Judge denies opponents' request to halt major North Slope oil project
April 12, 2023
A federal court judge on April 3 ruled against environmental groups seeking to block preliminary construction of the Willow oil project on Alaska’s North Slope.
The decision allows ConocoPhillips, the project developer, to begin digging a gravel mine and building a gravel road to access the area projected to be the largest new North Slope oil development in decades. A boat ramp to support subsistence hunting and fishing is also planned.
Legal challenges will continue, multiple environmental groups said.
At peak production in the early 2030s, Willow is predicted to produce up to 180,000 barrels of oil a day — more than 30% of the North Slope’s current volume. A recent estimate from legislative fiscal analysts put the project’s overall development cost at $10 billion.
The Alaska Legislature voted unanimously to support ConocoPhillips’ position in the lawsuit, and the oil firm also received support from industry groups, the AFL-CIO and Alaska’s congressional delegation.
ConocoPhillips said in court filings that it has already constructed ice roads and could begin gravel work as soon as the day after the judge’s ruling.
Environmental groups, which have been seeking to stop the development, said they were unhappy with the ruling from Alaska District Court Judge Sharon Gleason.
“This is a profoundly disappointing decision,” said Karlin Itchoak, The Wilderness Society’s senior regional director for Alaska. “Willow poses a serious threat to air quality and subsistence resources for Indigenous communities in the region — as well as the world’s climate — and ConocoPhillips should not be allowed to begin work on a destructive project that was poorly evaluated by the Bureau of Land Management. We will continue to fight with all means at our disposal.”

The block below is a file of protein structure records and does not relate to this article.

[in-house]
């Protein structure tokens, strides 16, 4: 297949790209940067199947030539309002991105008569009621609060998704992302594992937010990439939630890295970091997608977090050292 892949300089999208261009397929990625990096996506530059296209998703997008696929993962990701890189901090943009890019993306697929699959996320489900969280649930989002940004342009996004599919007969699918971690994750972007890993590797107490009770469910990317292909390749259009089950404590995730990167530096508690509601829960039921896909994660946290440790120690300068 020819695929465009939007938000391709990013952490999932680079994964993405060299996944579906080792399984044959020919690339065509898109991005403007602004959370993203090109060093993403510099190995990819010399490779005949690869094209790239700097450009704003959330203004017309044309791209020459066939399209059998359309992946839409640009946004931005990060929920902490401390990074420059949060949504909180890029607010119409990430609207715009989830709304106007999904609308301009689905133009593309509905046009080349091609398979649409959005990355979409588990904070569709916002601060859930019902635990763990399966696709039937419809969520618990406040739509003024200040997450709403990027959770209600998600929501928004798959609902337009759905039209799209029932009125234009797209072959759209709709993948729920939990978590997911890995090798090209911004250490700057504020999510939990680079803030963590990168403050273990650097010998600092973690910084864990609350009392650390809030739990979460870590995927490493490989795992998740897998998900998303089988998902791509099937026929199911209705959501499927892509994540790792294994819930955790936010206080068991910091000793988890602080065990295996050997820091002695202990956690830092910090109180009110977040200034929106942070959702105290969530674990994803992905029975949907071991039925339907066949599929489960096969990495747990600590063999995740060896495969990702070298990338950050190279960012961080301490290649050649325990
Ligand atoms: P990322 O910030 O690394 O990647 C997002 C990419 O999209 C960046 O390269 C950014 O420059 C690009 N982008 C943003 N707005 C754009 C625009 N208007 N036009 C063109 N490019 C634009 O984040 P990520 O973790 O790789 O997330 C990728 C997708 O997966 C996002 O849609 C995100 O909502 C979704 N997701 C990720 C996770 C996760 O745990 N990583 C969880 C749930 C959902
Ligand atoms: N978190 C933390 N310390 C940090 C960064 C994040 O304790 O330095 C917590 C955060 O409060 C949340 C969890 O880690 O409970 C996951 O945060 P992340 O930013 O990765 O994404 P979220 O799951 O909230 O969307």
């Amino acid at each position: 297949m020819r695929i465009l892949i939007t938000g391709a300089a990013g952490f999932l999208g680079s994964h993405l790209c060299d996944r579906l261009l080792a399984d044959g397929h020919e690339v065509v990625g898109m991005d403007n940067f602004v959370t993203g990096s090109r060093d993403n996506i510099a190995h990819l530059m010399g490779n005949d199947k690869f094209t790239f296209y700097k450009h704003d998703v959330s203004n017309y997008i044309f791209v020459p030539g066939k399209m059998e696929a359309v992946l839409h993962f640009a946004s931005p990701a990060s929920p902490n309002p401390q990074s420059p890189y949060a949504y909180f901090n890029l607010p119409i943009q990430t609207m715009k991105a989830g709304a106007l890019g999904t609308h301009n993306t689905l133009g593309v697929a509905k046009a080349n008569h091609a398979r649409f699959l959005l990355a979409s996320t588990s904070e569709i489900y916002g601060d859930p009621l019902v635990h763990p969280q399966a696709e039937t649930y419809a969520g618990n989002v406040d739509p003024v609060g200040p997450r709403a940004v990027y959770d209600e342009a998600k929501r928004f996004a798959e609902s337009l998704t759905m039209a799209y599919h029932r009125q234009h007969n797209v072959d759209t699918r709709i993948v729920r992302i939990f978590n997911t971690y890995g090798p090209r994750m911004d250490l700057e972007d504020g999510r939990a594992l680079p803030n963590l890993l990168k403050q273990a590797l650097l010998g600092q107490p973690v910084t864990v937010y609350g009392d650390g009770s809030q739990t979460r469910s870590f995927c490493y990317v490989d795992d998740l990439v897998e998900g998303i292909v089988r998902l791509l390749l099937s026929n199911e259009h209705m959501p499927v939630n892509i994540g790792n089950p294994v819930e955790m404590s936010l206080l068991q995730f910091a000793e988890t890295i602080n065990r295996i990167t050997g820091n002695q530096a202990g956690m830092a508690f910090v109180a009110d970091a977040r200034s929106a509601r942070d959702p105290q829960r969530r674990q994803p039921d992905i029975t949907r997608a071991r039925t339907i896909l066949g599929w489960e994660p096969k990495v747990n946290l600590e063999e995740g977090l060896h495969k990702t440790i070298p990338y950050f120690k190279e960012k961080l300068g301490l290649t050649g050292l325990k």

Most heavy construction on the North Slope takes place in winter, when the tundra can be traveling on ice roads. ConocoPhillips said it expects to work only from April 4 to about April 25, depending on weather.
In a 44-page order, Gleason wrote that environmental groups failed to demonstrate that those three weeks of work would cause irreparable harm to the environment.
She wrote that the court has received “numerous declarations” discussing the environmental harm that could be caused if oil is produced from Willow, “but regardless of the validity of these concerns, they are not relevant to the court’s consideration of the current motions because the planned winter 2023 construction activities do not include the extraction of any oil and gas.”
She said blasting at the proposed gravel quarry was unlikely to harm residents of Nuiqsut, the closest town to the site, and that subsistence hunters were unlikely to be harmed by construction this winter.
When considering whether construction is in the public interest, Gleason said she gave “considerable weight” to the Alaska Legislature’s unanimous vote in support of the project.
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